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Last week I read an AP newspaper article that included the phrase "less than 10 minutes." Knowing that minutes are count nouns, I dismissed it as an editorial oversight. This week a student showed me a TOEFL practice question from his textbook that read, "... if not treated, the victim can die in less than 5 minutes." However, "less than" was not treated as a mistake.

According to Celce-Murcia (1983), there are formal and informal uses for "less;" however, I would like to know if "less than + time" has become standard and if anyone knows what the folks at ETS are doing with it on the TOEFL.

Thank you,
Debbie Mitchell

Deborah Mitchell
USF, Tampa,Florida USA
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The "ten minutes" is treated as one unit. Betty Azar in "Understanding and Using English Grammar" says, on a chart on page 92:

"Expressions of time, money, and distance usually require a singular verb."

Eight hours of sleep is enough.

Ten dollars is too much to pay.

Five thousand miles is too far to travel.

The Cambridge Preparation for the TOEFL Test, Second Edition (1996) states on page 123:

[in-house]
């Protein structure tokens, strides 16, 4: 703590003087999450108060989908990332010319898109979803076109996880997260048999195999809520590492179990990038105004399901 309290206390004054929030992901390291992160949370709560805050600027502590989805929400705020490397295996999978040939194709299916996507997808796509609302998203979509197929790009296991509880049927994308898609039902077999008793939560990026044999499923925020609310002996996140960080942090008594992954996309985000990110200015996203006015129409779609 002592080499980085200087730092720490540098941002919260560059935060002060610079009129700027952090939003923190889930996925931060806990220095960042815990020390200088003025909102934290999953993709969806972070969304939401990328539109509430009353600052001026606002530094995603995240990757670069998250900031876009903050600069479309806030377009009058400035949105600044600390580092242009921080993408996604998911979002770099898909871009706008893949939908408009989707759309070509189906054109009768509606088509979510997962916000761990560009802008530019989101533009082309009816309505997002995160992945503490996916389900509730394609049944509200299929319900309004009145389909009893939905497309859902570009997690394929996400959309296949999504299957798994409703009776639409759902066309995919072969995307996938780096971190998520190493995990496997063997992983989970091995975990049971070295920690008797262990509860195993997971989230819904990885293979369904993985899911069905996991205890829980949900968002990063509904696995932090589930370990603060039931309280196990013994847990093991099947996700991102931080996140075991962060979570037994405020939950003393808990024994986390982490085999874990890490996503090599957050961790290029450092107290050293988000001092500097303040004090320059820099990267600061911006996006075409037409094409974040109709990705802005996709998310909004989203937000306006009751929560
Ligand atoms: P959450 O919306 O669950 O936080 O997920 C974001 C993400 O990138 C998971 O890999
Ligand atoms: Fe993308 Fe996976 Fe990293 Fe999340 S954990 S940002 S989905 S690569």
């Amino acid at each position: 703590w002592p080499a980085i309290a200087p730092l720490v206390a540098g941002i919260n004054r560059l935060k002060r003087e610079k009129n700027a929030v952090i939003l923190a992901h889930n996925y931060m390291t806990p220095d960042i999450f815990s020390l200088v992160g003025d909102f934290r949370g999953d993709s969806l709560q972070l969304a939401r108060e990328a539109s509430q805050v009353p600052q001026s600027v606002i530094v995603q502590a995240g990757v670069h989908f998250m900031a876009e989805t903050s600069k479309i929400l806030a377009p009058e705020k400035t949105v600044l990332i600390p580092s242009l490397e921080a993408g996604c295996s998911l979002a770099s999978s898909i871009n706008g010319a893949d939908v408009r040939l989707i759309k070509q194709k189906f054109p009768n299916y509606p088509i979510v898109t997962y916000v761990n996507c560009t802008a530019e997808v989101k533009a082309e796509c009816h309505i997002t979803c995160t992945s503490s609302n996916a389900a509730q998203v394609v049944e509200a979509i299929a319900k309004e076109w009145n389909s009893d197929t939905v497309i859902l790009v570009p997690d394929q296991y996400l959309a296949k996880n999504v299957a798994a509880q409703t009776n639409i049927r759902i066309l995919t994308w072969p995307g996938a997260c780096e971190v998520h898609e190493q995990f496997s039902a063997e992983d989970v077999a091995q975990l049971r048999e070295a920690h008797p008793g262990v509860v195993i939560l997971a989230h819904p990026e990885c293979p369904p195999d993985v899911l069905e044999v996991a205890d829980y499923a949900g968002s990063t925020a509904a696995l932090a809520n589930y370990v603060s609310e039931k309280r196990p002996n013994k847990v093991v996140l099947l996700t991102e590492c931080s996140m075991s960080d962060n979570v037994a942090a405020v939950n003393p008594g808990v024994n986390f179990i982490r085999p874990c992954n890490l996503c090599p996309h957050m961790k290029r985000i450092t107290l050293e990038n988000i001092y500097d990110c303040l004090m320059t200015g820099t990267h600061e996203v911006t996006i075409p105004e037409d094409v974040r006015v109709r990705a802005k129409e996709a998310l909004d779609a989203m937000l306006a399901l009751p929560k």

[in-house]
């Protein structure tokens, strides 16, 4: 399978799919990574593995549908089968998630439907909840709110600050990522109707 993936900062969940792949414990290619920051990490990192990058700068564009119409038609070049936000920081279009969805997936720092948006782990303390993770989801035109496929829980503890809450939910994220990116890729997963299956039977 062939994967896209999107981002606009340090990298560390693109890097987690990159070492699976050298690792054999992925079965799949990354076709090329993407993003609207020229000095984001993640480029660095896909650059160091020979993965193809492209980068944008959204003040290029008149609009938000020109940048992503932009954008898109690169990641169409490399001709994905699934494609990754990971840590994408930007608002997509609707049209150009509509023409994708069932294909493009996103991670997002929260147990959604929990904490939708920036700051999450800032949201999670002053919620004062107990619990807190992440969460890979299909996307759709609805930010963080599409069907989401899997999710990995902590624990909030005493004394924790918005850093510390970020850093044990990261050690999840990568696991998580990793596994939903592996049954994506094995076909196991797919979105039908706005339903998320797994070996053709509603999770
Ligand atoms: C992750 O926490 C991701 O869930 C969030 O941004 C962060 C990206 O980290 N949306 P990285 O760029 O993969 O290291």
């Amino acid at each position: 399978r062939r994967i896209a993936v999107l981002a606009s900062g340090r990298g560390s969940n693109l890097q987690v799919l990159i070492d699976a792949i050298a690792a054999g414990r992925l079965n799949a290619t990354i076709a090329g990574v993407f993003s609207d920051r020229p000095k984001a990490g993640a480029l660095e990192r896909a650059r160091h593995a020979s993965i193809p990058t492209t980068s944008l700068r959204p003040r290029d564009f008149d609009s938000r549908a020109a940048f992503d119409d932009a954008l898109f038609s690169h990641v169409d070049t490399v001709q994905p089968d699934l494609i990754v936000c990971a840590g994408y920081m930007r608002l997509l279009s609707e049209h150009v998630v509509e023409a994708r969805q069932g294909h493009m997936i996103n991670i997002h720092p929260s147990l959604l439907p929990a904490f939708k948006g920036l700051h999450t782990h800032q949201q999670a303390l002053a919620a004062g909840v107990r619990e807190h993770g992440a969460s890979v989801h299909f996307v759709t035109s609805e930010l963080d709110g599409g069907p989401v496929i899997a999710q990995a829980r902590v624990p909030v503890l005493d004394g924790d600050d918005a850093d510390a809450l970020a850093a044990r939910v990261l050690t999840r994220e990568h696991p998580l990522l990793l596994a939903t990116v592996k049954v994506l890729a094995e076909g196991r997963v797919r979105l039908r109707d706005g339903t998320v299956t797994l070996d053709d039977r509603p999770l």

"Collective nouns refer to an entire group. When a collective noun* indicates a period of time, a sum of money, or a measurement, it takes a singular verb.

Two weeks is enough time to finish the contract.

Ten dollars is all I have.

Seven pounds is an average weight for a newborn.

This singular idea is also expressed when we say things such as:

Please give me another five minutes.

We need another forty-five dollars to pay for the repair work.

Keep your chin up – we have only another three miles to go.

With this in mind – that the ten minutes is one unit – the minutes are not considered individually as count nouns and would not be modified by "few" or "fewer". It's logical to modify the unit with "less," as it is in "less time" and "less money."

*While "collective noun" usually refers to a group -- such as family, committee, staff, team -- that takes a singurlar verb when referring to the whole, Cambridge has expanded the meaning of the term to include the period of time, the sum of money, or the measurement. Other references might not include these constructions under "collective nouns." However, the description is a good one as the unit -- comprised of a group of singular count nouns -- is treated as a singular, just as are family, committee, etc.
Last edited by Rachel, Moderator

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